“I remember vividly being put into separate groups with other students who were bilingual or multilingual and being taught at a slower pace,” she said. “When I spoke Spanish in school, people would look at me weird.”
Zuniga Paiz joined the Free Press in middle school and said it was the first time she was able to use her Spanish in an academic setting.
“(Simpson Street) is where I started really seeing my Spanish-speaking abilities as a good thing. I was super excited to have the ability to practice writing articles in Spanish because I didn’t learn it anywhere else,” she said.
Sarah Useche is a freshman at Madison College who also started working at Simpson Street in middle school. She credits the paper with helping her master both English and Spanish.
“Being bilingual, I struggled a bit being proficient in both languages. Coming to a place that helped me not only with my English, but also my Spanish, really helped my writing and confidence,” she said.
“Sometimes schools will make you feel like being bilingual is a bad thing. Here, we really stress it’s an advantage.”
After contributing to La Prensa as student writers, Useche and Zuniga Paiz are now adult editors and inspire bilingual students like Laura Rivera, 13, an eighth-grader at Sennett Middle School, who joined Simpson Street earlier this year.
“I was thinking, ‘Nobody here knows Spanish. My vocabulary sucks. I’m not going to make it,’” Laura said. “Then, I met these two women who are always helping me.”
Before joining Simpson Street, Laura said she was struggling academically and “hanging out with the wrong crowd.” Making friends with kids at Simpson Street helped her raise her GPA by two letter grades and take school more seriously.
“Here, I met a bunch of positive people and they actually showed me how to love (reading and writing),” she said.
Now, she’s started to think about college.
“I have a life to work for and I have a future that I’m looking forward to,” she said.“I deserve to be able to go to college and I know this place is going to help me a lot.”
Although it is an after-school program, Kramer runs Simpson Street like a business and encourages students to think of themselves as professionals. Simpson Street faces many of the same financial constraints as other small, local publications that manage to survive on tight budgets.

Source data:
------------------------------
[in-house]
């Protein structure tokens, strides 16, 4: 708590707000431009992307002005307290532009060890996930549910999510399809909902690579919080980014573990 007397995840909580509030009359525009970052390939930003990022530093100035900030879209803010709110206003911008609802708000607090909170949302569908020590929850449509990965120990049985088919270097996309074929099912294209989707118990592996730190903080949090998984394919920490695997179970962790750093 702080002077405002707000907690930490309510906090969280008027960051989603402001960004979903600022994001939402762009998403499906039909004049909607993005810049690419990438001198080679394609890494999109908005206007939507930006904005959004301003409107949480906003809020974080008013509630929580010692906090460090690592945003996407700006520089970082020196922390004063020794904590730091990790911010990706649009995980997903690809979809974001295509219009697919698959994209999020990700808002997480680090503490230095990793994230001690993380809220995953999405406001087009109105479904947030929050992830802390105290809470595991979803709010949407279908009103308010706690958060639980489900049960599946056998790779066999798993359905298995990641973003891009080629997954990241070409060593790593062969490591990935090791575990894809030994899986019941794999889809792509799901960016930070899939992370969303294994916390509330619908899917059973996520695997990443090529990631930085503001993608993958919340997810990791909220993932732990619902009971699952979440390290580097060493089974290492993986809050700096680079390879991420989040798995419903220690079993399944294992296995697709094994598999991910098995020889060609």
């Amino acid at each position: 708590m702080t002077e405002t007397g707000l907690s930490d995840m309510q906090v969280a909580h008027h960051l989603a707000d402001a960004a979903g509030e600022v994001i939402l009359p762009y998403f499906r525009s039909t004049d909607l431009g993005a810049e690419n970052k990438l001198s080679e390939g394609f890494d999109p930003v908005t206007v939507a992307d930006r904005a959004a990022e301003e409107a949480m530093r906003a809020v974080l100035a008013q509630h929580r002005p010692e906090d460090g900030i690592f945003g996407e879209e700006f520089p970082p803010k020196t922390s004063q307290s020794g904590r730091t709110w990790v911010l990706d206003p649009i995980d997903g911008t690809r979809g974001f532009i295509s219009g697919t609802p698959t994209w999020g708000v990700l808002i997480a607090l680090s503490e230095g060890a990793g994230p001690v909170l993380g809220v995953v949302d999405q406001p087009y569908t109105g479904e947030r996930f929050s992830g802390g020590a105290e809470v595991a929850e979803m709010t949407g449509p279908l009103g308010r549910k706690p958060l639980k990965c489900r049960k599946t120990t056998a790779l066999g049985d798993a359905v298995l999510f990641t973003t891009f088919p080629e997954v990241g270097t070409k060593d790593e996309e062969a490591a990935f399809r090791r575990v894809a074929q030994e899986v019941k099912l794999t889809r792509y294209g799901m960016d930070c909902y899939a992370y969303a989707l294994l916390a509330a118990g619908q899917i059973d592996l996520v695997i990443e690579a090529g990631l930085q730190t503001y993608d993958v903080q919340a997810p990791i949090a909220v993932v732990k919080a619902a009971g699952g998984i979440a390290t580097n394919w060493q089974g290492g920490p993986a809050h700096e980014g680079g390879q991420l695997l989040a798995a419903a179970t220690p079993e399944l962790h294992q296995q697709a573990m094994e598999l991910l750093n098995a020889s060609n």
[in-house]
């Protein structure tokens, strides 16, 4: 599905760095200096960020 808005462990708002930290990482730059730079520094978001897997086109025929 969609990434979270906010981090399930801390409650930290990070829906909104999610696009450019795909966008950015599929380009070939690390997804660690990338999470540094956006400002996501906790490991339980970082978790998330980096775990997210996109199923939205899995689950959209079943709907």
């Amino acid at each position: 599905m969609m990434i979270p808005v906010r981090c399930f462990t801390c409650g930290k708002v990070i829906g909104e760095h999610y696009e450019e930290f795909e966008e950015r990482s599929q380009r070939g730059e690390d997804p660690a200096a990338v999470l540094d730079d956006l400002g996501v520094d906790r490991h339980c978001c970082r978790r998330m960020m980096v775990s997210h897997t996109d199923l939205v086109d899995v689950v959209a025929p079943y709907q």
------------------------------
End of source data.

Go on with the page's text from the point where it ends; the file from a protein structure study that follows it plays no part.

According to tax documents, between 2011 and 2015, Simpson Street’s average annual revenue to operate its year-round evening and weekend programs was $230,000.
To stay on pace with industry shifts and serve more students — there are dozens of student currently on the waiting list — Simpson Street launched its website in 2001.
Ben Reddersen has been Simpson Street’s web content manager for almost four years. He also tutors and mentors students. Reddersen is not an alumni of Simpson Street, but found out about the program while looking for service learning opportunities during his senior year at the UW- Madison.
As a computer science major, Reddersen understands the importance of a strong web presence. Although his area of study focused on back-end computer programming, he’s been able to flex his front-end web design skills to make the site look and feel user-friendly.
“I’ve learned a lot about (Adobe) InDesign since I took this job,” Reddersen said with a chuckle. “I had no idea how to use it before, and now I am getting pretty good.”
In addition to written articles, students also create multimedia content for the website. Students participate in book clubs as another avenue to promote literacy. Three years ago, Simpson Street partnered with the Madison Public Library’s Teen Bubbler program for their book trailers project. Students read books and use stop-motion animation to produce short trailers to promote them to their peers.
Kadjata Bah, 12, is a seventh-grader at O’Keeffe Middle School. An avid reader with a passion for African-American history, feminism and social justice, Kadjata enjoys Simpson Street because it provides space for her to read, write and create around black history and culture.
Kadjata has written editorials for Simpson Street covering topics like learning to love her hair and the need for more books focused on people of color. She also produces book trailers about titles written by black authors.
“I wrote about my experience of not seeing enough representation of people that look like me in my books,” she said. “A lot of people that I read and write about are powerful black leaders, especially black women.”
As Simpson Street’s statewide and national profile grows, one thing remains constant: a commitment to creating a safe, familial environment for students where their work is valued and their voices are heard.
“No matter what race, color, ethnicity or language you speak, I feel like you are always accepted here,” said Zaria Glover, 13, an eighth-grader at Wright Middle School. “I am able to write and grow around these people and have a different connection to the type of community I’m in.”
The Simpson Street family may soon grow as Black Hawk Middle School’s Green plans to incorporate some elements of the curriculum into her lesson plans.
“We’re actually going to start writing a newspaper after we get back from winter break,” she said.
“I’m really looking forward to starting that process and having a ball doing their individual articles (tailored) to their (reading) levels and interests.”